At the ROI scale, GRACE errors are functions of size, climate, and post-processing steps. According to the obtained results, the water content of the ROI may govern the error level more than the size of the ROI. Humid catchments present smaller errors compared with arid ROI, and large-sized dry ROIs exhibit smaller error level than small-sized arid ROIs. The reason is that the spatially varied TWS distribution in arid ROIs generates incoherent errors, unlike the humid ROIs where the TWS distribution is spatially coherent. The scale factors implemented from the CLM4.0 model and applied to arid ROIs are smaller than those for humid ROIs. The scale factor for a dry ROI is loosely estimated because the CLM4.0 model poorly represents the full components of TWS changes in arid ROIs (e.g., irrigation). Irrigation is the main use of freshwater in arid regions. The results agree well with similar TWS analyses and scale factors obtained from other LSM models, such as VIC, mosaic, and GLDAS [56]. However, these models simulate only the surface moisture and experience high uncertainty and spatiotemporal variations [34]. Therefore, relying only on the scale factor in deriving the actual SH-TWS signal particularly for arid ROIs is insufficient and can result in miscalculation when studying TWS extremes (floods or drought) or long-term groundwater depletion.

4.2. Comparison of SH-TWS, SL-TWS, and MSC-TWS

In comparing the three estimates, agreement and consistency at large humid ROIs are expected. Specifically, the size of the regime should be higher than the GRACE resolution threshold of approximately 450 km, and water content coherence should be high. The three estimates for large-sized ROI have similar values in trend and an annual amplitude component. Differences can be found in the ROI near the GRACE spatial limit, where Slepian and mascon estimates show similar larger magnitudes than SH. Large-sized ROIs also show a phase shift up to 5° between SH and Slepian estimations. The shift considerably decreases by approximately 3° for medium-sized dry sub-humid ROIs and increases differently in small-sized arid ROIs among the three estimates. This phase shift is ascribed to asymmetric leakage errors from the interaction among the regime’s surroundings, where high-aridity regimes gain signals from low-aridity regimes and vice versa. The small phase shift and relatively low reduction in amplitude of the SH-TWS estimate compared with those of the MSC-TWS and SL-TWS estimates attributed to the small smoothing radius of 300 km. However, increasing the smoothing filter radius to 800 km reduces the TWS annual amplitude between 25% and 40% and shifts the phase up to 10° [57]. In moderately sized ROIs, the phase shifting becomes substantial of up to 20°–30° and close to one month [58]. Therefore, the reliable TWS estimate based on the SH requires a balance between reductions in spatial resolutions and noises [28].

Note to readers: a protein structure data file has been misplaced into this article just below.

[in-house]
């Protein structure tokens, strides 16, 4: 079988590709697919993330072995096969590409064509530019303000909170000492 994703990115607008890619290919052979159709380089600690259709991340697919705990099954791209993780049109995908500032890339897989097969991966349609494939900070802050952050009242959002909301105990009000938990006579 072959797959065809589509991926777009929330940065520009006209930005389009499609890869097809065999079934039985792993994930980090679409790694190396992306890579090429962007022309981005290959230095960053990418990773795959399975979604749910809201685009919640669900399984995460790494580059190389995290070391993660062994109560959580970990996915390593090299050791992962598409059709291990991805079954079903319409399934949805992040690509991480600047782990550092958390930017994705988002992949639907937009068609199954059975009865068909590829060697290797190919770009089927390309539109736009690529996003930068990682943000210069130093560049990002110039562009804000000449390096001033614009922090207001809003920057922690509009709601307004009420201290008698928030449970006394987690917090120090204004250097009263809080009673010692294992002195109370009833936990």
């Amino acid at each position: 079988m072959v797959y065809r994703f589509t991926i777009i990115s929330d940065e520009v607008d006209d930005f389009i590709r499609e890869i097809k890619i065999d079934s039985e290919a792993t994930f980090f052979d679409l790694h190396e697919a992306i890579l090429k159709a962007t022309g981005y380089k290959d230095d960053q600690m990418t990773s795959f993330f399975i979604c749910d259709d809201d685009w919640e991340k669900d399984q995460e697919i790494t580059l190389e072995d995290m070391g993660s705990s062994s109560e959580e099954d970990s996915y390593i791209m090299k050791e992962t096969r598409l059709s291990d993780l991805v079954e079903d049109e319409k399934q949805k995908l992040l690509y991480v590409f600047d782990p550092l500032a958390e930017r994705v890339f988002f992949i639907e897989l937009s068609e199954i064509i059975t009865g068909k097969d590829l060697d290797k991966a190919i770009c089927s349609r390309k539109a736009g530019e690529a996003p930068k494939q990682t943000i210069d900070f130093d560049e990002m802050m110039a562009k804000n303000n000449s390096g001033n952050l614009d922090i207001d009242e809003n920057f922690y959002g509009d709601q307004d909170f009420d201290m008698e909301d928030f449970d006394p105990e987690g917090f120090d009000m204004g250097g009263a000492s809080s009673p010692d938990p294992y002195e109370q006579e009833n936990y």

Leakage errors are highly reduced when the optimally localized function is used in Slepian estimations. The leaked signal is concentrated at the ROI boundary and becomes zero outside the ROI. With less dependence on smoothing and a priori hydrological model, the Slepian method becomes effective for monitoring TWS based on GRACE SH representations. This situation is especially true for arid zones, which experience high-level errors and poor LSM performance. In mascon solutions, leakage errors from the ocean to the land and vice versa are minimized by applying a coastline filter that reduces leakage errors by 50% from 2 cm to 1 cm in non-ice regions and by 80% in ice-covered regions from 10 cm to 2 cm [59]. For the leakages between hydrological basins, the combination of coastline filter and CLM4.0 scale factor have modestly reduced the leakage errors by 11%–30% in large-sized ROIs. For small-sized ROIs, the reduction becomes substantial by 38%–81% up to 9–19 mm [59]. Comparing the leakage error obtained from SH-TWS and simulations for Africa basins in Wiese et al. [59], mascon errors are smaller than SH errors by 30%–50% and the weakened signal has recovered by 7%–33% in large-sized ROIs and 35%–45% in small-sized ROIs [59].

4.3. TWS Recharge and Depletion in Africa

The negative trend of TWS storage in Sahara is −6.92 Gt/year and in the lower Nile is −1.08 Gt/year. These negative trends result from the overexploitation of groundwater for irrigation under the dry climate. Sahara has two transboundary fossil aquifers that represent shared freshwater stocks for the agricultural sectors of the neighboring countries. The northwest aquifer is partitioned among Tunisia, Libya, and Algeria, whereas the Nubian aquifer is shared among Egypt, Sudan, and Chad. The resolved depletion rate in the entire Sahara area is higher than that previously estimated for both aquifers. In the Nubian aquifer, the resolved rate is approximately −2.04 ± 0.99 × 109 m3/year as reported by Sultan et al. [60] and is calculated to be −4.4 km3/year for the northwest aquifer [61]. Annual recharge is low from precipitation or between aquifers [62], indicating a small cumulative recharge rate of approximately 1.40 ± 0.90 m3/year in the northwestern aquifer. As a result of overexploitation and low precipitation, recharge rates decrease, the water level declines, and lakes dry up in springs. Over the last decades, the groundwater in the Nubian aquifer has dropped by 60 m [63,64]. Therefore, such depletion rate in Sahara is a call for the countries that share the Aquifer resources to develop long-term plans for sustainable management, to maximize their benefit.